Another stat: Pujols has only had more strikeouts than walks once, in his rookie year (93 K’s, 69 BB’s). His career ratio is 821 BB’s to 584 K’s. Braun has yet to walk even half as many times as he’s struck out in a season, although he has improved the ratio every year. Still, for his career, he has walked 136 times versus 372 K’s. His best season to date (57 BB’s, 121 K’s) is still not even close to Pujols’ worst.

    While Braun should continue to improve, I don’t see why he should be expected to become a categorically different type of hitter. Braun is obviously a great hitter, but he is closer to Matt Holliday than Pujols.

  8. wwy 5 years ago

    I usually like Olney’s writing well enough, but this is a misstep.

    Here is one way to look at it: Pujols’ lowest season-long OPS (.955) is higher than Braun’s career OPS (.943, as of 4/25/10). Braun’s highest season-long OPS (1.004) is lower than Pujols’ career OPS (1.053, again as of 4/25/10).

    Another stat: Pujols has only had more strikeouts than walks once, in his rookie year (93 K’s, 69 BB’s). His career ratio is 821 BB’s to 584 K’s. Braun has yet to walk even half as many times as he’s struck out in a season, although he has improved the ratio every year. Still, for his career, he has walked 136 times versus 372 K’s. His best season to date (57 BB’s, 121 K’s) is still not even close to Pujols’ worst.

    While Braun should continue to improve, I don’t see why he should be expected to become a categorically different type of hitter. Braun is obviously a great hitter, but he is closer to Matt Holliday than Pujols.

    • Suzysman 5 years ago

      When you start talking about OPS and Walk totals, its probably a good idea to take into consideration the IBB totals of the players you are talking about. Remove the extreme IBB from Pujols and he instantly drops 30-40 points in OBP & OPS, and ends up with BB/K rates very similar to Braun (as you can see from my post above)

      Oh, its also not generally a good idea to compare OPS type stats for a guy with a 10 year career to a guy with 2.13 years worth of service time.

      • wwy 5 years ago

        As I showed, it doesn’t really matter which years you look at, considering that Pujols has been at a higher level than Braun from the beginning, while Braun’s rookie year was his best to date in terms of OPS.

        As far as the IBBs go, they obviously help Pujols’ OBP, but may actually hurt his OPS. After all, what would be the OPS of someone who walked in every plate appearance? 1.000, which is lower than Pujols’ career OPS. (As a matter of fact, Pujols’ career **BATTING AVERAGE plus slugging percentage** is slightly higher than Braun’s career OPS.) In terms of K/BB ratios, removing IBBs would surely narrow the gap slightly in these two categories, but not drastically.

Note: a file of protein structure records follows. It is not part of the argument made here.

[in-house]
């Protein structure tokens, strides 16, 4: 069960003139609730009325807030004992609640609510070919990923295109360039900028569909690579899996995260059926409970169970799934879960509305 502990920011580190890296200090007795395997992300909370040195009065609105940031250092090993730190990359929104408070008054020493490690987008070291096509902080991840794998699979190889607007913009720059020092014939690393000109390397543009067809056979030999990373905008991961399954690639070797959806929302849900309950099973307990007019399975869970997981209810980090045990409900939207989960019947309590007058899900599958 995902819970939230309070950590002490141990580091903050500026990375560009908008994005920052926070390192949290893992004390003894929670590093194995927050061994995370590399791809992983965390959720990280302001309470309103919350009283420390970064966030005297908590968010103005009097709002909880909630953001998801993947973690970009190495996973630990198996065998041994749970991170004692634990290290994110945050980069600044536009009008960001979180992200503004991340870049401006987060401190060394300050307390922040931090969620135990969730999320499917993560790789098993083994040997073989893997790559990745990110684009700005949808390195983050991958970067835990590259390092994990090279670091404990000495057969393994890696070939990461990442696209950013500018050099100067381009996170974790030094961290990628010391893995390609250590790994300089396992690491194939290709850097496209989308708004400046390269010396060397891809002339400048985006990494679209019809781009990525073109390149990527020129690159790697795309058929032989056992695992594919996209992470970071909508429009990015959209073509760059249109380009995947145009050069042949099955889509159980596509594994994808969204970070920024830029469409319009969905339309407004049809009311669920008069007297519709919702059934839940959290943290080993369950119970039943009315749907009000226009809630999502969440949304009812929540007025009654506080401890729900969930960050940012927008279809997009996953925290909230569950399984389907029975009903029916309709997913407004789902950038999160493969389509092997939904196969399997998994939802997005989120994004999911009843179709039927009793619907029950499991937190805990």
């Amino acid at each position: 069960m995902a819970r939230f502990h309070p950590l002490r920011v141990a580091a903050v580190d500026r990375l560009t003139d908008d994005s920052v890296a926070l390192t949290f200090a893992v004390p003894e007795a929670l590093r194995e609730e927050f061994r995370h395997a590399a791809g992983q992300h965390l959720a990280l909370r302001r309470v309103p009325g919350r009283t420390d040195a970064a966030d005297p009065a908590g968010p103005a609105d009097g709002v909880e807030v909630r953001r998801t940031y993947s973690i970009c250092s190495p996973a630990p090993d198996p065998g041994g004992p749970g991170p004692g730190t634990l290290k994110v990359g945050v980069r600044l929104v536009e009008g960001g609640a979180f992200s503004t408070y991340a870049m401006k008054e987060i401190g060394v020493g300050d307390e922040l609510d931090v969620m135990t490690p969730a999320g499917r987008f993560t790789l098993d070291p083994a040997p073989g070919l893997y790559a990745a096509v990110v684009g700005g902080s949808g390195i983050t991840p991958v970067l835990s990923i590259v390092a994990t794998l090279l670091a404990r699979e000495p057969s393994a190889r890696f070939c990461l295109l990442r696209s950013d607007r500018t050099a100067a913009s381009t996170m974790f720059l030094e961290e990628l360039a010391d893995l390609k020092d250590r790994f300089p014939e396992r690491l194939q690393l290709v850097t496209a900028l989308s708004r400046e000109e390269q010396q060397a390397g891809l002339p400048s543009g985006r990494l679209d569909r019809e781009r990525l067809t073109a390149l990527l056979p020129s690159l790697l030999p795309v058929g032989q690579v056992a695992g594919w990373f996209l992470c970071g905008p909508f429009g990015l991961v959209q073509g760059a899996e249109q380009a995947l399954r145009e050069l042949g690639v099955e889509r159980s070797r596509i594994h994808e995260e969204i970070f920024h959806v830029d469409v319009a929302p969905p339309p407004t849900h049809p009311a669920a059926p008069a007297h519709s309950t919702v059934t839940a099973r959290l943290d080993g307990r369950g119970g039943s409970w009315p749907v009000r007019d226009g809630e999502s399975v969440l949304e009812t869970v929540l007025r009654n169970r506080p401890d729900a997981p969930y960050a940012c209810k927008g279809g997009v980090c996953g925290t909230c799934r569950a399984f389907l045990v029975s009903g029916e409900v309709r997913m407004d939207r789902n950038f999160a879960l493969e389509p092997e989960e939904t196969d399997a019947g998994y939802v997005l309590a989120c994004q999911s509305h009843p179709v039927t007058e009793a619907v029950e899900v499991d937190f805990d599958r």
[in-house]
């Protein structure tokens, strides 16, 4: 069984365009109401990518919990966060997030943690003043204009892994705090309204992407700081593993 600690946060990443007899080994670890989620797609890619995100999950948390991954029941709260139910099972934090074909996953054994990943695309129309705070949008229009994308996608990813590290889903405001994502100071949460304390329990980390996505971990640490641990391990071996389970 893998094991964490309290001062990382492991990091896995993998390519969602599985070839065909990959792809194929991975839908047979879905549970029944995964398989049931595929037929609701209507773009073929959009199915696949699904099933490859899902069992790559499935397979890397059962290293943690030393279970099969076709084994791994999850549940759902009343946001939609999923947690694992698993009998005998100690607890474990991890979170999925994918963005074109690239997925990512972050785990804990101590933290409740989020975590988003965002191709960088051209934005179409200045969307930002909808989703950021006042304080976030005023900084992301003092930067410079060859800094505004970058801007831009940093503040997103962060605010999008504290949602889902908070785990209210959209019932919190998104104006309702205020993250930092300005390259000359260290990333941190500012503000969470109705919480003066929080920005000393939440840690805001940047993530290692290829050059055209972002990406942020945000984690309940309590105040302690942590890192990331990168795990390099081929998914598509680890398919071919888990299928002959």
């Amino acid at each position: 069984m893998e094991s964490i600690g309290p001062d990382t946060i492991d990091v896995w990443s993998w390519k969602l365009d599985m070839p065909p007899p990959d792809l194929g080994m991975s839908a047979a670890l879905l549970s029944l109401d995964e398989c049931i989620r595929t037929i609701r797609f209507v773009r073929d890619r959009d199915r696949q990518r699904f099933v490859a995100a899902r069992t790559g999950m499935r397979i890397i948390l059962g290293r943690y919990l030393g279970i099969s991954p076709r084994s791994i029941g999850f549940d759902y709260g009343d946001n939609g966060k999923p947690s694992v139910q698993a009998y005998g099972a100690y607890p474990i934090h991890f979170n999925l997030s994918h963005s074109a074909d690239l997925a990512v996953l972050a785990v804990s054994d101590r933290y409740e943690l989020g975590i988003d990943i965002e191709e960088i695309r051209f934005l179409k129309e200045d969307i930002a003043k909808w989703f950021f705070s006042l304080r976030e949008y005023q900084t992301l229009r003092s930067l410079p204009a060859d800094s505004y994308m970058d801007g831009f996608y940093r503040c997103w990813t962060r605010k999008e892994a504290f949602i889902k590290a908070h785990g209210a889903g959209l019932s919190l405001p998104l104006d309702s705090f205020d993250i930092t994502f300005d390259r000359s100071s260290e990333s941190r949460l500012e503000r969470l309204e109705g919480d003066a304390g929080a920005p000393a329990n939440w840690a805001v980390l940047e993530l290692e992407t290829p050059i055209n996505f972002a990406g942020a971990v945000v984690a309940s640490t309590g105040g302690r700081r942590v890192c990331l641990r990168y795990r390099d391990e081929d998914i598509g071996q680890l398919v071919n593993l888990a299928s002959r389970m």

Finally, Pujols’ career has been longer, obviously (basically 9 years versus 3 years, or 2 2/3 years to split hairs), yet he is only three years older. So he started three years earlier, yet he immediately produced at a rate that is still better than Braun’s best season to date.

        Again, I’m not slighting Braun, but they’re in different categories. One is among the best in his generation, while the other is among the best of all time.

    • Suzysman 5 years ago

      When you start talking about OPS and Walk totals, its probably a good idea to take into consideration the IBB totals of the players you are talking about. Remove the extreme IBB from Pujols and he instantly drops 30-40 points in OBP & OPS, and ends up with BB/K rates very similar to Braun (as you can see from my post above)

      Oh, its also not generally a good idea to compare OPS type stats for a guy with a 10 year career to a guy with 2.13 years worth of service time.

  9. Guest 5 years ago

    “Derek Lowe and his $15MM price tag are mentioned as a potential salary dump.” Sounds like another way of saying “no pitchers are going to be traded soon”.

  10. Guest 5 years ago

    “Derek Lowe and his $15MM price tag are mentioned as a potential salary dump.” Sounds like another way of saying “no pitchers are going to be traded soon”.

  11. Suzysman 5 years ago

    I dont know, Williams was passing the torch to Mantle and Mays and Aaron when he was in his 30s. So why is it so difficult to think Pujols could do the same?

    I hate to think another NL-Central foe will produce the guy that may take the reigns from Pujols, but watching Braun as he matures… Well I agree with Onley, its (sadly) possible

  12. ykw 5 years ago

    Thing is, as I mention in a comment on the original article, Pujols and Braun are only a few years apart; there was a decade-plus gap between Williams and the contenders to his throne. Pujols won’t likely fade in time for Braun to surpass him — Ryan’s decline is almost certain to closely follow Pujols’ — before someone much younger (like a Justin Upton, to throw out a name) passes them both by.

  13. Suzysman 5 years ago